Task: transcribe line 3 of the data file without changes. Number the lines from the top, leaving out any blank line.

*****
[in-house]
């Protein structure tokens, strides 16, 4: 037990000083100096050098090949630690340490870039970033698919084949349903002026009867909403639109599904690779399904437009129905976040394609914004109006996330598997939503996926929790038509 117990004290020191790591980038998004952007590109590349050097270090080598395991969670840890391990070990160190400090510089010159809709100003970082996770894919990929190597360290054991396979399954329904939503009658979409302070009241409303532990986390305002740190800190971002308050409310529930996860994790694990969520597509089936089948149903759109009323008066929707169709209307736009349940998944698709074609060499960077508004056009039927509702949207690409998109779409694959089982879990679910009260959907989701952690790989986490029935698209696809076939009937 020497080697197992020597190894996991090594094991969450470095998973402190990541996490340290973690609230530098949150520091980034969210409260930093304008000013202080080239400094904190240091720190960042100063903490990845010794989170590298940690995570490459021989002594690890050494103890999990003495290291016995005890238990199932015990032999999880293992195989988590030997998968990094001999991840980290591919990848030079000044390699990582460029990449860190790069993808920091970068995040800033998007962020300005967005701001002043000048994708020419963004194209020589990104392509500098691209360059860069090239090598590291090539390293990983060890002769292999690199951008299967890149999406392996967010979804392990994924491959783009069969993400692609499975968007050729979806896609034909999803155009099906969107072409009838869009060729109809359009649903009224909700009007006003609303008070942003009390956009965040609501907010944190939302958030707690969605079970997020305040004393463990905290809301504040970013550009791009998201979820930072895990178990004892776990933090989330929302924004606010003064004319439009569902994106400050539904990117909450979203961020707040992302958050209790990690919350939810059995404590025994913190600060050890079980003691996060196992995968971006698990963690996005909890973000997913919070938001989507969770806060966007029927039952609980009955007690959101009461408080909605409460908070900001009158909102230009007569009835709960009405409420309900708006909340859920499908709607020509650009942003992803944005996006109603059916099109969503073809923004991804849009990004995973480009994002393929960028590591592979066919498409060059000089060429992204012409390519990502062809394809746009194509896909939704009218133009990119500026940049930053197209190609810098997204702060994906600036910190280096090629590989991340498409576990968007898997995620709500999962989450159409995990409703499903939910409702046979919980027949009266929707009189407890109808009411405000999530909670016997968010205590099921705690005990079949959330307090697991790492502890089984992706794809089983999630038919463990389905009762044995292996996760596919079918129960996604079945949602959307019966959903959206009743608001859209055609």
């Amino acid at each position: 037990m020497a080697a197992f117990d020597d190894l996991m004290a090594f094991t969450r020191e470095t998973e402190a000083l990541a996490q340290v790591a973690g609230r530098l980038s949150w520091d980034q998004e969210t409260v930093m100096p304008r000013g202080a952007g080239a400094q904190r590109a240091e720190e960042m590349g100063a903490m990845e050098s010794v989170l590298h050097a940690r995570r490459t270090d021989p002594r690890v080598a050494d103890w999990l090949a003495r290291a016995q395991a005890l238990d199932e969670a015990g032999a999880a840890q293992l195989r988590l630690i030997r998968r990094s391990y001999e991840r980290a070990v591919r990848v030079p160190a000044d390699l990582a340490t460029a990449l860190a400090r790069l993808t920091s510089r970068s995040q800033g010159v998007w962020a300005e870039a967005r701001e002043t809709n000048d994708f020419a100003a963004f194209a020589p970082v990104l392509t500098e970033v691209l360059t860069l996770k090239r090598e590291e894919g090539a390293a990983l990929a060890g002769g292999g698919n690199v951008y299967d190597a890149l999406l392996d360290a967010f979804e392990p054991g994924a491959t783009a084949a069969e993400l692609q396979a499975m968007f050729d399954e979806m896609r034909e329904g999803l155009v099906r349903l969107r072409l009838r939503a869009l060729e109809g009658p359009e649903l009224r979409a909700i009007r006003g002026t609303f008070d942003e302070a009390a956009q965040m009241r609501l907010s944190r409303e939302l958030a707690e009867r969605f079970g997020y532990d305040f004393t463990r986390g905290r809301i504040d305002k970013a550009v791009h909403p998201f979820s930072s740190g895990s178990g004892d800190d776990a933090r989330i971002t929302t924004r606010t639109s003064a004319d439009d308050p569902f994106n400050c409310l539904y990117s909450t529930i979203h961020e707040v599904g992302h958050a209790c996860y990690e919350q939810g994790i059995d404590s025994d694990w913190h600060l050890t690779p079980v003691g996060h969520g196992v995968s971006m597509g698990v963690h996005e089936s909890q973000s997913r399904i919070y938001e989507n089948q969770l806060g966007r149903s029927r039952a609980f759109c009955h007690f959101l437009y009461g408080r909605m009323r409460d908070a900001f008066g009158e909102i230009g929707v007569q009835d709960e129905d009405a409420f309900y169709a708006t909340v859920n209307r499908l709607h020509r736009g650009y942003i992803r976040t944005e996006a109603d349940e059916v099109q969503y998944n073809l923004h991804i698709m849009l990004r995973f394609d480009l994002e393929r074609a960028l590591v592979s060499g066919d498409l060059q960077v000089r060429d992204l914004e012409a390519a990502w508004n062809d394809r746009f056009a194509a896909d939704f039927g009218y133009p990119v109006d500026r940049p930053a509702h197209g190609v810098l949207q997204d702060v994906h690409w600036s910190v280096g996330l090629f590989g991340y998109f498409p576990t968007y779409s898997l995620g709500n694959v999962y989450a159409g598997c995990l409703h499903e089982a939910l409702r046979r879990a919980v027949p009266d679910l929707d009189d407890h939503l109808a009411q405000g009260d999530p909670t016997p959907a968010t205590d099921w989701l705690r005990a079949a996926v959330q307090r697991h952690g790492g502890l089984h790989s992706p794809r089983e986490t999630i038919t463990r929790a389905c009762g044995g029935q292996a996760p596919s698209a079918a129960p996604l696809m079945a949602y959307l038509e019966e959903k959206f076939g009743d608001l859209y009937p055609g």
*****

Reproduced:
């Amino acid at each position: 037990m020497a080697a197992f117990d020597d190894l996991m004290a090594f094991t969450r020191e470095t998973e402190a000083l990541a996490q340290v790591a973690g609230r530098l980038s949150w520091d980034q998004e969210t409260v930093m100096p304008r000013g202080a952007g080239a400094q904190r590109a240091e720190e960042m590349g100063a903490m990845e050098s010794v989170l590298h050097a940690r995570r490459t270090d021989p002594r690890v080598a050494d103890w999990l090949a003495r290291a016995q395991a005890l238990d199932e969670a015990g032999a999880a840890q293992l195989r988590l630690i030997r998968r990094s391990y001999e991840r980290a070990v591919r990848v030079p160190a000044d390699l990582a340490t460029a990449l860190a400090r790069l993808t920091s510089r970068s995040q800033g010159v998007w962020a300005e870039a967005r701001e002043t809709n000048d994708f020419a100003a963004f194209a020589p970082v990104l392509t500098e970033v691209l360059t860069l996770k090239r090598e590291e894919g090539a390293a990983l990929a060890g002769g292999g698919n690199v951008y299967d190597a890149l999406l392996d360290a967010f979804e392990p054991g994924a491959t783009a084949a069969e993400l692609q396979a499975m968007f050729d399954e979806m896609r034909e329904g999803l155009v099906r349903l969107r072409l009838r939503a869009l060729e109809g009658p359009e649903l009224r979409a909700i009007r006003g002026t609303f008070d942003e302070a009390a956009q965040m009241r609501l907010s944190r409303e939302l958030a707690e009867r969605f079970g997020y532990d305040f004393t463990r986390g905290r809301i504040d305002k970013a550009v791009h909403p998201f979820s930072s740190g895990s178990g004892d800190d776990a933090r989330i971002t929302t924004r606010t639109s003064a004319d439009d308050p569902f994106n400050c409310l539904y990117s909450t529930i979203h961020e707040v599904g992302h958050a209790c996860y990690e919350q939810g994790i059995d404590s025994d694990w913190h600060l050890t690779p079980v003691g996060h969520g196992v995968s971006m597509g698990v963690h996005e089936s909890q973000s997913r399904i919070y938001e989507n089948q969770l806060g966007r149903s029927r039952a609980f759109c009955h007690f959101l437009y009461g408080r909605m009323r409460d908070a900001f008066g009158e909102i230009g929707v007569q009835d709960e129905d009405a409420f309900y169709a708006t909340v859920n209307r499908l709607h020509r736009g650009y942003i992803r976040t944005e996006a109603d349940e059916v099109q969503y998944n073809l923004h991804i698709m849009l990004r995973f394609d480009l994002e393929r074609a960028l590591v592979s060499g066919d498409l060059q960077v000089r060429d992204l914004e012409a390519a990502w508004n062809d394809r746009f056009a194509a896909d939704f039927g009218y133009p990119v109006d500026r940049p930053a509702h197209g190609v810098l949207q997204d702060v994906h690409w600036s910190v280096g996330l090629f590989g991340y998109f498409p576990t968007y779409s898997l995620g709500n694959v999962y989450a159409g598997c995990l409703h499903e089982a939910l409702r046979r879990a919980v027949p009266d679910l929707d009189d407890h939503l109808a009411q405000g009260d999530p909670t016997p959907a968010t205590d099921w989701l705690r005990a079949a996926v959330q307090r697991h952690g790492g502890l089984h790989s992706p794809r089983e986490t999630i038919t463990r929790a389905c009762g044995g029935q292996a996760p596919s698209a079918a129960p996604l696809m079945a949602y959307l038509e019966e959903k959206f076939g009743d608001l859209y009937p055609g």